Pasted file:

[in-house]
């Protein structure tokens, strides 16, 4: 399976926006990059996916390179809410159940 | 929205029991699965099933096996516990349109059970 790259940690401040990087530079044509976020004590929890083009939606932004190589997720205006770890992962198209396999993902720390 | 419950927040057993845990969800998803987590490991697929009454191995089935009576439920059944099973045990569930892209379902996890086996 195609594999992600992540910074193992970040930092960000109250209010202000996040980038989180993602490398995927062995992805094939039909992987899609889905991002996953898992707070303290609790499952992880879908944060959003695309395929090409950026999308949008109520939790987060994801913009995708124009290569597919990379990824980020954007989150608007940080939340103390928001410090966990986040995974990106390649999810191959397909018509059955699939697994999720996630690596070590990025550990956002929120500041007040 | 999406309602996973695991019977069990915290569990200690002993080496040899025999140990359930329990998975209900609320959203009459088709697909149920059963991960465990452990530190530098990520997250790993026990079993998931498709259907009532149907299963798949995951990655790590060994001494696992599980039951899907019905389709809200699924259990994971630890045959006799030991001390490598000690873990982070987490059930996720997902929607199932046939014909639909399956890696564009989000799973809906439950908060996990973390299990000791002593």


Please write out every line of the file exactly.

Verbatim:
[in-house]
């Protein structure tokens, strides 16, 4: 399976926006990059996916390179809410159940 | 929205029991699965099933096996516990349109059970 790259940690401040990087530079044509976020004590929890083009939606932004190589997720205006770890992962198209396999993902720390 | 419950927040057993845990969800998803987590490991697929009454191995089935009576439920059944099973045990569930892209379902996890086996 195609594999992600992540910074193992970040930092960000109250209010202000996040980038989180993602490398995927062995992805094939039909992987899609889905991002996953898992707070303290609790499952992880879908944060959003695309395929090409950026999308949008109520939790987060994801913009995708124009290569597919990379990824980020954007989150608007940080939340103390928001410090966990986040995974990106390649999810191959397909018509059955699939697994999720996630690596070590990025550990956002929120500041007040 | 999406309602996973695991019977069990915290569990200690002993080496040899025999140990359930329990998975209900609320959203009459088709697909149920059963991960465990452990530190530098990520997250790993026990079993998931498709259907009532149907299963798949995951990655790590060994001494696992599980039951899907019905389709809200699924259990994971630890045959006799030991001390490598000690873990982070987490059930996720997902929607199932046939014909639909399956890696564009989000799973809906439950908060996990973390299990000791002593």